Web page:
2) A climatological perspective on RWP amplification during ET

Despite the large case-to-case variability and nonlinear interactions of the processes that govern the downstream development initiated by ET, RWP amplification downstream of ET reveals itself as a climatologically consistent feature in most ocean basins.

In the western North Pacific and south Indian Ocean, RWPs downstream of ET are more amplified and occur more frequently than in climatology. They are also more amplified than RWPs associated with extratropical cyclones (Torn and Hakim 2015, Quinting and Jones 2016). Between June and November, an enhancement of RWP frequency by up to 15% (Fig. 11a) becomes apparent downstream of ET across the western and central North Pacific, as well as North America. For the same period, the south Indian Ocean RWP frequency is enhanced by up to 18% (Fig. 11b).

Fig. 11.
Fig. 11.

Recurvature-relative composites of enhanced RWP frequency anomaly (shaded in %) (a) relative to June–November climatology for western North Pacific transitioning cyclones and (b) relative to December–April climatology for south Indian Ocean transitioning cyclones. Statistical significance at 95% confidence level hatched, mean track given by black line. Mean and range of recurvature longitudes indicated by white star and black bar, respectively. Data smoothed with a Gaussian filter. [Figures 3a and 5a from Quinting and Jones (2016).]

Citation: Monthly Weather Review 147, 4; 10.1175/MWR-D-17-0329.1

The impact of ET on RWPs in the North Atlantic is less clear. Compared to RWPs associated with extratropical cyclones, the RWPs downstream of ET in the North Atlantic appear to be less amplified (Torn and Hakim 2015). Compared to climatology, however, RWPs downstream of ET do not show significant differences in their amplitude (Quinting and Jones 2016). These different results found for the North Atlantic basin might stem from differences in the methods of these studies to detect RWPs and from the different sample sizes. Furthermore, the lack of statistically significant differences from climatology in the amplification of RWPs downstream of North Atlantic ET might result from the sensitivity to the midlatitude jet structure. The North Atlantic jet is climatologically short and weak and thus prone to stronger amplification, but also to wave breaking, which may disrupt downstream development (Wirth et al. 2018). The climatological results are confirmed by case studies for the North Atlantic, which were not able to unambiguously attribute RWP amplification in the North Atlantic to ET (e.g., Agustí-Panareda et al. 2004; McTaggart-Cowan et al. 2001, 2003, 2004; Grams et al. 2011; Pantillon et al. 2015).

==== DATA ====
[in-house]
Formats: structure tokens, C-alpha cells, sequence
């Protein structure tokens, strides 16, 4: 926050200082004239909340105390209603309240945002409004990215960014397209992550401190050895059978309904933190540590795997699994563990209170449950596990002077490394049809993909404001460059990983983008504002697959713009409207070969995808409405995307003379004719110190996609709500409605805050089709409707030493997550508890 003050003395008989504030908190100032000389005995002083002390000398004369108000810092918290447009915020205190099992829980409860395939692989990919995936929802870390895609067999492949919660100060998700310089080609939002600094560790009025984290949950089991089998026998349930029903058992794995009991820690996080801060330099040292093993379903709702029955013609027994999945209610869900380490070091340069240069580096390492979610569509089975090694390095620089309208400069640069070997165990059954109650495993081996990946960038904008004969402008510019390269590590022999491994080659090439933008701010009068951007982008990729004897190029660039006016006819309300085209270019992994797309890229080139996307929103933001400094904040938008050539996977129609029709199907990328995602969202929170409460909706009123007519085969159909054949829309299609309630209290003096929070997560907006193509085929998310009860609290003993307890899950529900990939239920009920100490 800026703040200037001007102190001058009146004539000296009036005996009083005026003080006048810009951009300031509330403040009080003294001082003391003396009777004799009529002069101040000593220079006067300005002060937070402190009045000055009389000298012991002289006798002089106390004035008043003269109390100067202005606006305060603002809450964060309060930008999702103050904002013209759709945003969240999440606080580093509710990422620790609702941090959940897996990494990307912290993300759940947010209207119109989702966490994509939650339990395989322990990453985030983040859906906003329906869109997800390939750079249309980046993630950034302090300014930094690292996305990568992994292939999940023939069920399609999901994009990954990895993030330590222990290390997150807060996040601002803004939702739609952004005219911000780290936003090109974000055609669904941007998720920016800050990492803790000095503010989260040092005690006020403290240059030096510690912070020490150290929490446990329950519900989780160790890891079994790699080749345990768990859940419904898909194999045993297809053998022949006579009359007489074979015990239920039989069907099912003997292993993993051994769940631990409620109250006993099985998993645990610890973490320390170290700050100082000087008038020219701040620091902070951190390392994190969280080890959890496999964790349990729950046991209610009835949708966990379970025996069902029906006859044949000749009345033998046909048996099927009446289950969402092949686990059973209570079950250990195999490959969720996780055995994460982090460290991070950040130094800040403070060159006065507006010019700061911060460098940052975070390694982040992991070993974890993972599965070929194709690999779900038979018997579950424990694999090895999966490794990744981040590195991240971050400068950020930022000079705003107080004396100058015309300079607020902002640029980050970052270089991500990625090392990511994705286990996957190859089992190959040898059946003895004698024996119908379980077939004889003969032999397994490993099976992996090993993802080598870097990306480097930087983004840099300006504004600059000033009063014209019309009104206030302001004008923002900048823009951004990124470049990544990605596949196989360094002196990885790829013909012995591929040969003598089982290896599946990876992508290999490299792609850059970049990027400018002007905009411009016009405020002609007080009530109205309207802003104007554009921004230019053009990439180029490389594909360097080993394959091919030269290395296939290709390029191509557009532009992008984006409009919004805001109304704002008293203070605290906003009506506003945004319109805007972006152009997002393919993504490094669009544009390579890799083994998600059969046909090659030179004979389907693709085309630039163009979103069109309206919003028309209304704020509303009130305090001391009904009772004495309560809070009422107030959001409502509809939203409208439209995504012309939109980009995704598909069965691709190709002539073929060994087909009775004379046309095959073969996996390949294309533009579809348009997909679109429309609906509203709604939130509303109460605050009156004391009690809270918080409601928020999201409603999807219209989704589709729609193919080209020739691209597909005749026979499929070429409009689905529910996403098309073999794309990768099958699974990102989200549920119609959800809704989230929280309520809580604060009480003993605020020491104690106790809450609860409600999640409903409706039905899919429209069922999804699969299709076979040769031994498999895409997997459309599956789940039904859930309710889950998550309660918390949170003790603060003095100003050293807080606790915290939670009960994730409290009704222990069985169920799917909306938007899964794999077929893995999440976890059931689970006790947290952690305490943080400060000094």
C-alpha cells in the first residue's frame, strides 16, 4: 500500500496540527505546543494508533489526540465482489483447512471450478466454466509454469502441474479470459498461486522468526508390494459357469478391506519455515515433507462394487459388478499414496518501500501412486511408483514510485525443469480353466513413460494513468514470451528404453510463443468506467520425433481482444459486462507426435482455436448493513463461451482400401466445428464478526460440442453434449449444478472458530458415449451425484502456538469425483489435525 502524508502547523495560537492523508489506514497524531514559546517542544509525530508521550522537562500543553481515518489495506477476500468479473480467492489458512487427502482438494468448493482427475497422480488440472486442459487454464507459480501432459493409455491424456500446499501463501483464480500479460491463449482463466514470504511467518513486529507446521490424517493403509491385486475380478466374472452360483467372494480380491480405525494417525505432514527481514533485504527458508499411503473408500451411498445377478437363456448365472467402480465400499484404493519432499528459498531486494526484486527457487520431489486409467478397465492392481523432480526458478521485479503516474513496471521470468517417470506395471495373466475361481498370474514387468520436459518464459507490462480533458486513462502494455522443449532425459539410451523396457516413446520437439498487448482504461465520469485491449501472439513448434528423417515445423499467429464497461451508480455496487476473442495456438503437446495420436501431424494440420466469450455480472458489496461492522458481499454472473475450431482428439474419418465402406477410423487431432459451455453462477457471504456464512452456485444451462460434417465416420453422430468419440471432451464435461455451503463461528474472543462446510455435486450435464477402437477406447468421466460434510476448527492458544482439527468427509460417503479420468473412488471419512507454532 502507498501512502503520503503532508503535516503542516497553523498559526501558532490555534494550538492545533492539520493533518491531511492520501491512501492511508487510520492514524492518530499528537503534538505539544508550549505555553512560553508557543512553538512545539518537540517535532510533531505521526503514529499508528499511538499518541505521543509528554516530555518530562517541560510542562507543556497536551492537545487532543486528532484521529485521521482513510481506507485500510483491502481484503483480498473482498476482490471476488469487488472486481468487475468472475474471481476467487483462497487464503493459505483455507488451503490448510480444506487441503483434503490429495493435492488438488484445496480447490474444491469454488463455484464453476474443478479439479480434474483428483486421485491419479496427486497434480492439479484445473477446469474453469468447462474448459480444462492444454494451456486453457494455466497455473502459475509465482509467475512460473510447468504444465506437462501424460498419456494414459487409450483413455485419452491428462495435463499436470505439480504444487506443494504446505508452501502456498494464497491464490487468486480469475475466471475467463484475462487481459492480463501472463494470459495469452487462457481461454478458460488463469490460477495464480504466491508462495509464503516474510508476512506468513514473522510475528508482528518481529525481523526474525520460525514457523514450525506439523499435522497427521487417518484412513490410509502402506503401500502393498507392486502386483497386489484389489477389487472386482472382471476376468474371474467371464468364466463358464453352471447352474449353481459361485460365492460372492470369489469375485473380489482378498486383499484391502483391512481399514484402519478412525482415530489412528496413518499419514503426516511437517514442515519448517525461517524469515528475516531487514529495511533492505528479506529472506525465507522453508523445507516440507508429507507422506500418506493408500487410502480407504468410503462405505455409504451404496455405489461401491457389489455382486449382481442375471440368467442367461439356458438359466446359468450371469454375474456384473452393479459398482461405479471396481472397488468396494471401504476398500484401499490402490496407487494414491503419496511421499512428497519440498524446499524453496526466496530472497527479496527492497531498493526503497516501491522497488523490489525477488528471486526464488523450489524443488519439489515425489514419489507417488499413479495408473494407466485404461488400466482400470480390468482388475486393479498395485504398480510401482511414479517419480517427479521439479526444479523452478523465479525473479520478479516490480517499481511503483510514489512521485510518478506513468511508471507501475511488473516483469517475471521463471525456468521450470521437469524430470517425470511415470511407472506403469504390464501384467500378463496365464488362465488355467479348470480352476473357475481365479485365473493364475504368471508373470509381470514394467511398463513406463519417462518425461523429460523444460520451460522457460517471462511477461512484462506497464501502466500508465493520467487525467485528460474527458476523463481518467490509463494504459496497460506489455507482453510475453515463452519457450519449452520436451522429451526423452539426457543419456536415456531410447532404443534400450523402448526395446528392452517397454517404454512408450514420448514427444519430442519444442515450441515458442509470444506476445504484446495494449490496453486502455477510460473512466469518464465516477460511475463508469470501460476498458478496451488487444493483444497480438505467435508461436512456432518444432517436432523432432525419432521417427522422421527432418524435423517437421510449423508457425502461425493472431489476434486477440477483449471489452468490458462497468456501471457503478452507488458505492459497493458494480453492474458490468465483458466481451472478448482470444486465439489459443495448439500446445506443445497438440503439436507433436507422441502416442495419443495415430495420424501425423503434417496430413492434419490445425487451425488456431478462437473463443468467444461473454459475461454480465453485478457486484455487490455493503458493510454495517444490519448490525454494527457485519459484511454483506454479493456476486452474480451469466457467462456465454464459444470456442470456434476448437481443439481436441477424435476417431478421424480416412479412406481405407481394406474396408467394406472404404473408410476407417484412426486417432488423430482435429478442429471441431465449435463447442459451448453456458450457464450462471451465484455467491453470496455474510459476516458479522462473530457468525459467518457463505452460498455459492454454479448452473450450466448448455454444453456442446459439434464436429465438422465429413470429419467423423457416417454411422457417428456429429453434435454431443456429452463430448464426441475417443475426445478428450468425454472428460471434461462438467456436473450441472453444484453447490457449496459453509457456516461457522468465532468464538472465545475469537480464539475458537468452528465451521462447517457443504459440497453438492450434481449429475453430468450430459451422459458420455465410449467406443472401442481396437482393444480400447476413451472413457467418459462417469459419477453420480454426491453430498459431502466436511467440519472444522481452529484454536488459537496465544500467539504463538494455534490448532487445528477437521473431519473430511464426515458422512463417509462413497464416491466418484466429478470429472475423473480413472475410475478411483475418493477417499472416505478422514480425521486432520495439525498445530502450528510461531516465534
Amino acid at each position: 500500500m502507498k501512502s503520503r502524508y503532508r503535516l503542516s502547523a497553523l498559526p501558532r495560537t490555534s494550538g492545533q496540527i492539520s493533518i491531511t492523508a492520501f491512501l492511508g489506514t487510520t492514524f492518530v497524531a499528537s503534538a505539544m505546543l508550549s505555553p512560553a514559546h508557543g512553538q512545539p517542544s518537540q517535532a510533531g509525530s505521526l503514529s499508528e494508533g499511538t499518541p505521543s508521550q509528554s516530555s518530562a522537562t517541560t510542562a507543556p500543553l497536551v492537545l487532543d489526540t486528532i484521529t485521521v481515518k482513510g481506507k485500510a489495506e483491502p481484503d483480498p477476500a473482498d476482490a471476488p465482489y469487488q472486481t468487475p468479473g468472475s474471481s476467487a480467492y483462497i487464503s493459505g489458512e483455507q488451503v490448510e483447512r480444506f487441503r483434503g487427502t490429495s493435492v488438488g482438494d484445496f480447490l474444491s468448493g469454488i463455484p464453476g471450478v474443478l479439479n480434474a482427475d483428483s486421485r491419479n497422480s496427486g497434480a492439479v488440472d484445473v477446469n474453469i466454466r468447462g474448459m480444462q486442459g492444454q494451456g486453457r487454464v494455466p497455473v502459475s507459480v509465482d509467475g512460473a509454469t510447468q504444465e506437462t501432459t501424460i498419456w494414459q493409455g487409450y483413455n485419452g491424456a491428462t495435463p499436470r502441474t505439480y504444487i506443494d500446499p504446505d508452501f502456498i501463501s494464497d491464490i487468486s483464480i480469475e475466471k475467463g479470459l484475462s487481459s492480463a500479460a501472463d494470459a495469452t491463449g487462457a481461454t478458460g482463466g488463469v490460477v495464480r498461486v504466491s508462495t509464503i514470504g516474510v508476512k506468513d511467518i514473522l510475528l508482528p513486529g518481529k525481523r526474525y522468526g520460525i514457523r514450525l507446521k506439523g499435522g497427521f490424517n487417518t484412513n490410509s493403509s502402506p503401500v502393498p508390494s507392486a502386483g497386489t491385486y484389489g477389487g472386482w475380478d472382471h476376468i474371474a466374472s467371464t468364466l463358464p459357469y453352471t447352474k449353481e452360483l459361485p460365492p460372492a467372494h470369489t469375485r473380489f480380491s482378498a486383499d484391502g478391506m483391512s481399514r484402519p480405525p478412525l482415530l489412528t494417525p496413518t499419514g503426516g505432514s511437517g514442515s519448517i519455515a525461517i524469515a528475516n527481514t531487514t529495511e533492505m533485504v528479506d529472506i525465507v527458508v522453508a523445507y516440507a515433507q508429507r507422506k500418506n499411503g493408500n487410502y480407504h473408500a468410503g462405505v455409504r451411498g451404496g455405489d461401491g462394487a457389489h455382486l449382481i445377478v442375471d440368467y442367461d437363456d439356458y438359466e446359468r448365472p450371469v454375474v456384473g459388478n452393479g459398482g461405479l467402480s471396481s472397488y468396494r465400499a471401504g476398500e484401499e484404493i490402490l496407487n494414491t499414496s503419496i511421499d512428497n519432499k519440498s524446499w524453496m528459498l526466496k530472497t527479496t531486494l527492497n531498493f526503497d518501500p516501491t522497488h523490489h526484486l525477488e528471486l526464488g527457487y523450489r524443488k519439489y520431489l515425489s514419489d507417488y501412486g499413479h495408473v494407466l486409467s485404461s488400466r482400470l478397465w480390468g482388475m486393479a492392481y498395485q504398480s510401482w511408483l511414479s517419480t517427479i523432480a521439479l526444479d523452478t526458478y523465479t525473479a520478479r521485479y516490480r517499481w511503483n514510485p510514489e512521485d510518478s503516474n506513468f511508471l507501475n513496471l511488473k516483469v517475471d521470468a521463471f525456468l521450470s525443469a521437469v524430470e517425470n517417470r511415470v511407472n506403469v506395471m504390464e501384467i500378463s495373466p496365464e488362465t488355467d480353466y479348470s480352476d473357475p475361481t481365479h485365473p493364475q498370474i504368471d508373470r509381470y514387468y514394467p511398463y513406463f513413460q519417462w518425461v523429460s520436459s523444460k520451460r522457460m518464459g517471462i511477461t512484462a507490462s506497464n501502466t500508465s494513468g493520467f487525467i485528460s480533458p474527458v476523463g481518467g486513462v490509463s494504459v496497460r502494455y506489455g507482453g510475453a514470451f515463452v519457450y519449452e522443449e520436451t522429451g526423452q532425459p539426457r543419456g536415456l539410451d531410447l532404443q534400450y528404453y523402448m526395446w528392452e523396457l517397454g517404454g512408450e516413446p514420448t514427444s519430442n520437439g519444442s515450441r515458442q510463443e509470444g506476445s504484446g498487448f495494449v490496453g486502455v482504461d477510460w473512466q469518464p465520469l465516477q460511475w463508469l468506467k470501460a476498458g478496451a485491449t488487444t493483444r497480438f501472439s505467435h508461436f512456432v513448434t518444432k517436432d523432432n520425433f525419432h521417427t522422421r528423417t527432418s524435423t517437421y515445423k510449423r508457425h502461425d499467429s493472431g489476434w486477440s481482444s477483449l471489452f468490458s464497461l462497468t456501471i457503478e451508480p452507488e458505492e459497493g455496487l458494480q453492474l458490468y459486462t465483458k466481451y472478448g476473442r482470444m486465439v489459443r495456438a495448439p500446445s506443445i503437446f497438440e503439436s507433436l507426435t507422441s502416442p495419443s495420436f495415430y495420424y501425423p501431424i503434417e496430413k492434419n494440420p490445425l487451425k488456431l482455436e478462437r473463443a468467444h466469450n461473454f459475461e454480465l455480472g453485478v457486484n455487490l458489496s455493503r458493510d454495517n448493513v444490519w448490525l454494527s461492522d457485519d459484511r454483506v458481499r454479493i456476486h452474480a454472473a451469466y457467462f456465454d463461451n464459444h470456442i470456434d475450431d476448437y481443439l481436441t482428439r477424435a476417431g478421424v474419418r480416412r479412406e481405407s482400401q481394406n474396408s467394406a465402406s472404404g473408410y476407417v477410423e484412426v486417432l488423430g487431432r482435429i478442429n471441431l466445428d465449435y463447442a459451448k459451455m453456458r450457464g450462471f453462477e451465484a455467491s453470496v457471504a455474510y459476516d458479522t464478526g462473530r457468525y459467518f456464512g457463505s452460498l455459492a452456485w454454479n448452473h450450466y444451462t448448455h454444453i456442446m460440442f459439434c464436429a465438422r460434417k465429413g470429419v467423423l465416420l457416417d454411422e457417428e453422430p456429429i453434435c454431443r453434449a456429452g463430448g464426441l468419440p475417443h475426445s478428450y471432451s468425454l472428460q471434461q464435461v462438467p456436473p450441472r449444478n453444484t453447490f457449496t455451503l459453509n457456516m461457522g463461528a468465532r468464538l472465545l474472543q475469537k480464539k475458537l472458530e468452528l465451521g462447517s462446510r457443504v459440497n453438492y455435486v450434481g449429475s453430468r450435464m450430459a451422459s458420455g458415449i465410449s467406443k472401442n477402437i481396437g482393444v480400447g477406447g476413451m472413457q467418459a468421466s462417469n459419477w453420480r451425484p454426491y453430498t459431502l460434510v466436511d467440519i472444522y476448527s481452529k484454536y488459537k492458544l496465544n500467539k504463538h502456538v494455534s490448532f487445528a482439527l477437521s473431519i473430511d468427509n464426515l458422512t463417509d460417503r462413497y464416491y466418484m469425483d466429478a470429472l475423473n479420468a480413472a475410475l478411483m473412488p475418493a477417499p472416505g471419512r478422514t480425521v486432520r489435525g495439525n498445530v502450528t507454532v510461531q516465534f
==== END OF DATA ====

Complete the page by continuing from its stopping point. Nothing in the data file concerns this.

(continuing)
In summary, the downstream impact of ET can be interpreted as the local modification of RWPs that then disperse this impact downstream. RWP amplification is more likely if the midlatitude upper-tropospheric jet is initially relatively weak and enhanced low-level moisture is available. In such a midlatitude flow susceptible to RWP amplification, and if the transitioning cyclone is in favorable phasing with an upstream trough, cyclone characteristics such as intensity and/or strength of the TC–midlatitude flow interaction further modulate the downstream impact of ET. The downstream impact of ET manifests as a climatologically consistent signal in RWP amplification downstream of the transitioning cyclone in the western North Pacific and south Indian Ocean, whereas the climatological signal in the North Atlantic might be masked by Rossby wave breaking initiated during ET.

b. Downstream high-impact weather

By triggering or amplifying midlatitude RWPs, ET may contribute to the development of high-impact weather in downstream regions (e.g., Harr and Archambault 2016). The relationship between ET and downstream high-impact weather exists because strongly amplified RWPs, in general, may result in blocking anticyclones (e.g., Nakamura et al. 1997; Renwick and Revell 1999; Martius et al. 2013; Riboldi et al. 2019), establish atmospheric conditions that are prone to strong cyclogenes